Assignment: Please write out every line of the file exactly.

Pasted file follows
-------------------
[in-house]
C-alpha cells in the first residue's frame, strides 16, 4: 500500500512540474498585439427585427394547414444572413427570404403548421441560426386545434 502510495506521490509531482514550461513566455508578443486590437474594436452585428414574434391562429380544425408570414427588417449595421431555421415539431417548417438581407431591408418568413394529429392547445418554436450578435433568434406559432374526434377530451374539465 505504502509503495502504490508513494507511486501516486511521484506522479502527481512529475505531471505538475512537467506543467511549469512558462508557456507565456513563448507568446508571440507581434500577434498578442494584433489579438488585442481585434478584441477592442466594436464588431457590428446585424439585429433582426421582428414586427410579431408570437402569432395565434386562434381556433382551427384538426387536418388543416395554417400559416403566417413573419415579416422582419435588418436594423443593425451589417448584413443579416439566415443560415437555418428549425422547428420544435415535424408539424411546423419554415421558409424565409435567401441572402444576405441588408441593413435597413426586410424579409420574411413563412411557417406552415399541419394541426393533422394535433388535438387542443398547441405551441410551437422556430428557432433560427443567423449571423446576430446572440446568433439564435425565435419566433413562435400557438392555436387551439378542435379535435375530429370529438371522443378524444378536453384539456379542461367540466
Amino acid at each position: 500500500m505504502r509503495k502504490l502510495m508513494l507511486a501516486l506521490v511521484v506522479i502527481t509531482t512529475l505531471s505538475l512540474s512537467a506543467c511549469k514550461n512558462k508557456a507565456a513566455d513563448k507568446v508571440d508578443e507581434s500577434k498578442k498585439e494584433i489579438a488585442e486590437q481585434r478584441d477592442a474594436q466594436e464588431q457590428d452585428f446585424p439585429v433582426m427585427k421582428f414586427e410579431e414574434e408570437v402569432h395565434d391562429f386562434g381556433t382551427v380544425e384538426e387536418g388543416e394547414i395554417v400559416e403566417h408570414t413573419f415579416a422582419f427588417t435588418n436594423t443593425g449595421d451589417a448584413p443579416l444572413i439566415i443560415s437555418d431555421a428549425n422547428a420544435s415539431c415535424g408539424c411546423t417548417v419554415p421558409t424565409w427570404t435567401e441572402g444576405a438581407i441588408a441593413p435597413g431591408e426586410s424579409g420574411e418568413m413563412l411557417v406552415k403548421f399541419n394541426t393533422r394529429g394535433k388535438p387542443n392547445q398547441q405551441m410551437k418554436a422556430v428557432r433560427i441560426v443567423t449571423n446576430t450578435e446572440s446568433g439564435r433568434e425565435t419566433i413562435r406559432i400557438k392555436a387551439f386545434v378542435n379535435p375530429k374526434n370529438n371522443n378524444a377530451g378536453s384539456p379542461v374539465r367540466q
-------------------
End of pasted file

[in-house]
C-alpha cells in the first residue's frame, strides 16, 4: 500500500512540474498585439427585427394547414444572413427570404403548421441560426386545434 502510495506521490509531482514550461513566455508578443486590437474594436452585428414574434391562429380544425408570414427588417449595421431555421415539431417548417438581407431591408418568413394529429392547445418554436450578435433568434406559432374526434377530451374539465 505504502509503495502504490508513494507511486501516486511521484506522479502527481512529475505531471505538475512537467506543467511549469512558462508557456507565456513563448507568446508571440507581434500577434498578442494584433489579438488585442481585434478584441477592442466594436464588431457590428446585424439585429433582426421582428414586427410579431408570437402569432395565434386562434381556433382551427384538426387536418388543416395554417400559416403566417413573419415579416422582419435588418436594423443593425451589417448584413443579416439566415443560415437555418428549425422547428420544435415535424408539424411546423419554415421558409424565409435567401441572402444576405441588408441593413435597413426586410424579409420574411413563412411557417406552415399541419394541426393533422394535433388535438387542443398547441405551441410551437422556430428557432433560427443567423449571423446576430446572440446568433439564435425565435419566433413562435400557438392555436387551439378542435379535435375530429370529438371522443378524444378536453384539456379542461367540466
Amino acid at each position: 500500500m505504502r509503495k502504490l502510495m508513494l507511486a501516486l506521490v511521484v506522479i502527481t509531482t512529475l505531471s505538475l512540474s512537467a506543467c511549469k514550461n512558462k508557456a507565456a513566455d513563448k507568446v508571440d508578443e507581434s500577434k498578442k498585439e494584433i489579438a488585442e486590437q481585434r478584441d477592442a474594436q466594436e464588431q457590428d452585428f446585424p439585429v433582426m427585427k421582428f414586427e410579431e414574434e408570437v402569432h395565434d391562429f386562434g381556433t382551427v380544425e384538426e387536418g388543416e394547414i395554417v400559416e403566417h408570414t413573419f415579416a422582419f427588417t435588418n436594423t443593425g449595421d451589417a448584413p443579416l444572413i439566415i443560415s437555418d431555421a428549425n422547428a420544435s415539431c415535424g408539424c411546423t417548417v419554415p421558409t424565409w427570404t435567401e441572402g444576405a438581407i441588408a441593413p435597413g431591408e426586410s424579409g420574411e418568413m413563412l411557417v406552415k403548421f399541419n394541426t393533422r394529429g394535433k388535438p387542443n392547445q398547441q405551441m410551437k418554436a422556430v428557432r433560427i441560426v443567423t449571423n446576430t450578435e446572440s446568433g439564435r433568434e425565435t419566433i413562435r406559432i400557438k392555436a387551439f386545434v378542435n379535435p375530429k374526434n370529438n371522443n378524444a377530451g378536453s384539456p379542461v374539465r367540466q